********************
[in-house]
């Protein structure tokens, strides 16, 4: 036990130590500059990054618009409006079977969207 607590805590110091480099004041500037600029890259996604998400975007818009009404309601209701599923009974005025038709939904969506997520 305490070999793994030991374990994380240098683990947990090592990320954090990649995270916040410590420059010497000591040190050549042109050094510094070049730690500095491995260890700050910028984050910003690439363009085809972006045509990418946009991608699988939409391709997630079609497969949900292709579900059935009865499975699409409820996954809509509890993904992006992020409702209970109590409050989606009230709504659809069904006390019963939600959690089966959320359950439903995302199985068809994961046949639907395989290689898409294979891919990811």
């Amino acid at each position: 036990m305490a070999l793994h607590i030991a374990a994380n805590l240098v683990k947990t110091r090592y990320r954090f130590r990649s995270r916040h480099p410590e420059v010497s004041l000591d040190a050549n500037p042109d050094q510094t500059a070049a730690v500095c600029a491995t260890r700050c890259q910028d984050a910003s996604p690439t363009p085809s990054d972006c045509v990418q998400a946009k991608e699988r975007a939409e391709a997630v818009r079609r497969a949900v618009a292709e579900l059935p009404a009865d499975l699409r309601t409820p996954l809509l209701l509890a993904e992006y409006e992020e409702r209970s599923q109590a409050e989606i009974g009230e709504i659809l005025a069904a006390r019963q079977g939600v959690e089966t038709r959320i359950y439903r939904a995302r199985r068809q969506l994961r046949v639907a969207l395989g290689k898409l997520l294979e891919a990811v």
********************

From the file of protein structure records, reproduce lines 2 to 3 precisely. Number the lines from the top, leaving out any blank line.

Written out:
């Protein structure tokens, strides 16, 4: 036990130590500059990054618009409006079977969207 607590805590110091480099004041500037600029890259996604998400975007818009009404309601209701599923009974005025038709939904969506997520 305490070999793994030991374990994380240098683990947990090592990320954090990649995270916040410590420059010497000591040190050549042109050094510094070049730690500095491995260890700050910028984050910003690439363009085809972006045509990418946009991608699988939409391709997630079609497969949900292709579900059935009865499975699409409820996954809509509890993904992006992020409702209970109590409050989606009230709504659809069904006390019963939600959690089966959320359950439903995302199985068809994961046949639907395989290689898409294979891919990811």
């Amino acid at each position: 036990m305490a070999l793994h607590i030991a374990a994380n805590l240098v683990k947990t110091r090592y990320r954090f130590r990649s995270r916040h480099p410590e420059v010497s004041l000591d040190a050549n500037p042109d050094q510094t500059a070049a730690v500095c600029a491995t260890r700050c890259q910028d984050a910003s996604p690439t363009p085809s990054d972006c045509v990418q998400a946009k991608e699988r975007a939409e391709a997630v818009r079609r497969a949900v618009a292709e579900l059935p009404a009865d499975l699409r309601t409820p996954l809509l209701l509890a993904e992006y409006e992020e409702r209970s599923q109590a409050e989606i009974g009230e709504i659809l005025a069904a006390r019963q079977g939600v959690e089966t038709r959320i359950y439903r939904a995302r199985r068809q969506l994961r046949v639907a969207l395989g290689k898409l997520l294979e891919a990811v």